Thursday, October 4, 2018

Truth and Controversy in Writing

Truth—or lack thereof—and controversy seem to hang over us like a thermal inversion in a windless desert valley, where the smog of dissension and division dictate the behavior of distressed residents. Normally calm, rational people react to this toxic environment with unprecedented anger as they spew forth vile language and violent demonstrations against what they perceive to be a threat to their belief systems and lifestyles.


Is that threat real? Only time will tell. Will vocal and physical resistance stem the tide of unwanted change? Again, time holds the answer. Can writers weave the growing unrest into the fabric of their stories? Of course, but beware. Unwarranted assumption and words quoted out of context can send misleading or false messages to the reader and incite an ugly retaliatory response. The war of words is then on, and the battle rages.

Newspapers, magazines, television programs, and documentaries report truths, half-truths, unverified stories, and personal opinion, frequently presented as though all "facts" had been researched and proven  accurate. Sadly, many of today's news stories would not receive a passing grade from any of my journalism instructors several decades ago, when accuracy and integrity counted for a significant portion of a student's grade. Neither would they have been presented to the public until every "fact" had been documented and all remnants of personal opinion removed. I was taught that opinion pieces appeared on the editorial page, and content was clearly acknowledged to be that of its writer and not the publication.


What about that editorial page? Do opinion pieces work? Have you heard of Thomas Paine? His political writings are credited with influencing the Revolutionary War and helping to inspire the Declaration of Independence. However, they were clearly his opinion, and his readers knew that. This speaks volumes about the effectiveness of the op-ed.


Another path exists for the expression of political opinion and community concern. Both fiction and nonfiction books often depict the mentality of the time in which they are set. Current events inspire numerous reporters and commentators to expound on their take of what's happening, as well as its short-term and long-term impact on society.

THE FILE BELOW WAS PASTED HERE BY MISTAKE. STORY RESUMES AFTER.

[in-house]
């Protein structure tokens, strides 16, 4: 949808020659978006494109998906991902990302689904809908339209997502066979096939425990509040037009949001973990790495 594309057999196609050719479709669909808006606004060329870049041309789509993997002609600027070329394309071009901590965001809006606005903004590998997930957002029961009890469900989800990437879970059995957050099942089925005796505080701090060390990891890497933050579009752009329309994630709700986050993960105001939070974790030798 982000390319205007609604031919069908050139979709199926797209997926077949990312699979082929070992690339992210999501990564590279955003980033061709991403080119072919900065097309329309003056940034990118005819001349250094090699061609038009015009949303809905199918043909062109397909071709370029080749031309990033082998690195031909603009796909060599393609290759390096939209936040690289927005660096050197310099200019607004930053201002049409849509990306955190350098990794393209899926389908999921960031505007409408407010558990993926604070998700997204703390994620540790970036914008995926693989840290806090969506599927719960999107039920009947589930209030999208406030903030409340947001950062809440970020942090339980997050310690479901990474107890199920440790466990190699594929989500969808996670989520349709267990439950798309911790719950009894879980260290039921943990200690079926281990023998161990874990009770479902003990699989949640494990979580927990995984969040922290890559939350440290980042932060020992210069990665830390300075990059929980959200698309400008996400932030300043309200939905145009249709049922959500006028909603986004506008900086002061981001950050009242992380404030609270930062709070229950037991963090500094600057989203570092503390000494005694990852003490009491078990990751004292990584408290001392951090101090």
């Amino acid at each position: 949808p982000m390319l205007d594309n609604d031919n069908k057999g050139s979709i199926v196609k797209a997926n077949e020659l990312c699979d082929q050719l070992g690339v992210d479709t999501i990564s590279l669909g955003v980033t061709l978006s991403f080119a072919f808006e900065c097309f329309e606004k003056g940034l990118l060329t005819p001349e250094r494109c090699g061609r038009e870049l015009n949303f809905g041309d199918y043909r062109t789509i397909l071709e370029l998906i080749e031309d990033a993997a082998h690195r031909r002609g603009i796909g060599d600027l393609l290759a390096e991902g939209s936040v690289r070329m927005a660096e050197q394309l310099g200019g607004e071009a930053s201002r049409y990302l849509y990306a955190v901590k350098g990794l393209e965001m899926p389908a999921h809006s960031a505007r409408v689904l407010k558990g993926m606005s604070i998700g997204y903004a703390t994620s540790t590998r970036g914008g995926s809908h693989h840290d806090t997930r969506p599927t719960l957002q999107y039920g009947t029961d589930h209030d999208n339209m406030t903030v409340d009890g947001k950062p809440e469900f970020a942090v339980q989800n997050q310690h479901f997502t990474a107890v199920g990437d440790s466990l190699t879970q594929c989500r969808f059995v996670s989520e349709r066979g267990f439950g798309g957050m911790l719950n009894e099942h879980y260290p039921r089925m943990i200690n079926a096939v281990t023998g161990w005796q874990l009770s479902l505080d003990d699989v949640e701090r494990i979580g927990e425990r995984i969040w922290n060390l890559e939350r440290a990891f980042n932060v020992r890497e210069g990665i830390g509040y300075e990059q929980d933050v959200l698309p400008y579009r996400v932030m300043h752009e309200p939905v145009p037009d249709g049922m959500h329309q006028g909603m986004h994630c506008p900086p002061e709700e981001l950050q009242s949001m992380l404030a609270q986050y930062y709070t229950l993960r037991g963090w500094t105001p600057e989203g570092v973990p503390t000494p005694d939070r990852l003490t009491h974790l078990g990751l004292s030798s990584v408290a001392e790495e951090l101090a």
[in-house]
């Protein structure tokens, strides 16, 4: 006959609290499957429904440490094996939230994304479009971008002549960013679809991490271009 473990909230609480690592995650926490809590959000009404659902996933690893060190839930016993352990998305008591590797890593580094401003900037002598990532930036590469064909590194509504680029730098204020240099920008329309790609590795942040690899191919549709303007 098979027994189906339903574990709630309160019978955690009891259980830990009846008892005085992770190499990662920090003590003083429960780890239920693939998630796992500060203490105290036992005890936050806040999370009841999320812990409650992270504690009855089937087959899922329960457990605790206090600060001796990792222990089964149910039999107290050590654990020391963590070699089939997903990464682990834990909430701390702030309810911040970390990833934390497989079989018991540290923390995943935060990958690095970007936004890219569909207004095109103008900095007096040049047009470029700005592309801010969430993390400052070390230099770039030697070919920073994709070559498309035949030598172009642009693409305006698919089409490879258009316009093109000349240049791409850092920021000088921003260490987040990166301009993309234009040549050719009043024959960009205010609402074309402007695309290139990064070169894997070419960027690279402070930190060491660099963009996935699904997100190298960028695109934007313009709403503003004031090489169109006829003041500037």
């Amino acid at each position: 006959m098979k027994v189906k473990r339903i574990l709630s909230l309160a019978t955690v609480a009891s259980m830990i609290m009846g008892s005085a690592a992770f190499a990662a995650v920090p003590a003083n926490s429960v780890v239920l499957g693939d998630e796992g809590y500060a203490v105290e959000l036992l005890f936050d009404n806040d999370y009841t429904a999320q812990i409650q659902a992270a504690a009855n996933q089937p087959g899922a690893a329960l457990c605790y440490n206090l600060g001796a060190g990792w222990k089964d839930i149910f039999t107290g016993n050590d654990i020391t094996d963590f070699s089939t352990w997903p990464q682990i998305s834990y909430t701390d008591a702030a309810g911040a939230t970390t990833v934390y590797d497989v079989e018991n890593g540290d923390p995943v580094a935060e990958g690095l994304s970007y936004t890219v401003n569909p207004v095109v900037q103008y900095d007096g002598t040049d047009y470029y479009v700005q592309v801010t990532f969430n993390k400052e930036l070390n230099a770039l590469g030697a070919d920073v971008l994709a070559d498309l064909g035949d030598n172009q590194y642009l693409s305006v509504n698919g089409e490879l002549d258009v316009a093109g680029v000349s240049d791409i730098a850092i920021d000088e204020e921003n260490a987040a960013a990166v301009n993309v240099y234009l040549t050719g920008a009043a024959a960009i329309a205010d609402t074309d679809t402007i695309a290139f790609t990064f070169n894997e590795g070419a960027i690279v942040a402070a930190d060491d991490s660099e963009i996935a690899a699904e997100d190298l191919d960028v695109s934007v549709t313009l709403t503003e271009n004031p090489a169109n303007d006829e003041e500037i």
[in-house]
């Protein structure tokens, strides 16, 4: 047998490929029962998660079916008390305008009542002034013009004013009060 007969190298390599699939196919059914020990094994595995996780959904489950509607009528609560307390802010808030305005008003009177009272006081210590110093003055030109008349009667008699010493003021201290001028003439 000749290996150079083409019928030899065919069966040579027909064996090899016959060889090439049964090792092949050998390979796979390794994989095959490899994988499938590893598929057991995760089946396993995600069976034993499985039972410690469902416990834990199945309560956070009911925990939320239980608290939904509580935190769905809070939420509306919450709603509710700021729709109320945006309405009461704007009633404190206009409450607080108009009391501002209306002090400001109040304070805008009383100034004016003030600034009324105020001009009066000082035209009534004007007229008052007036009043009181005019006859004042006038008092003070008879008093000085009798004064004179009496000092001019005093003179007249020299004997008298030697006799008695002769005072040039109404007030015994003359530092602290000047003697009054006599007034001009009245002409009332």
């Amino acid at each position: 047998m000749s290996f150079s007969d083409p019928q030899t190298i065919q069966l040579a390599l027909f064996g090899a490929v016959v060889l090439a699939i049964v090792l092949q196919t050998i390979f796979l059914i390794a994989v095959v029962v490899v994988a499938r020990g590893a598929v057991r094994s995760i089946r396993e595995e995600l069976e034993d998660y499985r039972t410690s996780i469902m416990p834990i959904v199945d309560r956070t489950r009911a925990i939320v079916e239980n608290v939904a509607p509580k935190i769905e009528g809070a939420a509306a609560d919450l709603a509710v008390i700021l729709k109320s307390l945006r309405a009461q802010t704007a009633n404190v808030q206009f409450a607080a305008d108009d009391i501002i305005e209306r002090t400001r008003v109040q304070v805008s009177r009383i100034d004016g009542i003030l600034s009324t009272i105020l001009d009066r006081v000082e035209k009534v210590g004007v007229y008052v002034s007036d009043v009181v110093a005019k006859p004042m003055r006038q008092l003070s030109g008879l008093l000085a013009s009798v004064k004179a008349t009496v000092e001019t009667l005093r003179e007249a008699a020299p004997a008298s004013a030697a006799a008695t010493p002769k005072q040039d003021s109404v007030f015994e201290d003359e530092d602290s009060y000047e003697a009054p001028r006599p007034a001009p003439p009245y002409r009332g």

Fiction writers, on the other hand, can use current settings and events to comment on public figures and troubling scenarios through their characters. They can choose to be in the reader's face, or they can subtly and discreetly use logic and gentle persuasion. In either case, beware of writer intrusion. For the work to be most effective, it needs to be a natural outgrowth of the character's personality, not an obvious insertion by the author.


We live in troubled times. Controversy and contentiousness challenge compromise and collaboration in so many situations. Are we all affected? Definitely. Yet, our unique gifts as wordsmiths offer us a variety of platforms through which to reach people. These gifts, however, come with great responsibility because of their potential impact. Our articles, editorials, books, and stories can educate, warn, console, encourage, and accurately inform those living now, as well as future generations. It is essential that we speak in truth rather than controversy. Just as in the time of Thomas Paine, the pen is mightier than the sword.

Editor Linda Lane has returned to her first love—writing—while maintaining her editing work. Her novels fall into the literary category because they are character driven rather than plot driven, but their quick pace reminds the reader of genre fiction. They also contain elements of romance, mystery, and romance. You can contact her through her websites: LSLaneBooks.com and DenverEditor.com.

17 comments :

  1. Powerful sentence here; "For the work to be most effective, it needs to be a natural outgrowth of the character's personality, not an obvious insertion by the author."

    Well said Linda!

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    1. I agree! I've started (and stopped) reading several novels where the preaching takes over the story.

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    2. Shannon, as an editor and fiction writer, I have found that we can make strong statements and appeal to readers if we allow our characters to speak THEIR minds based on who THEY are. Their position is then theirs alone and not ours——at least in the eyes of the reader.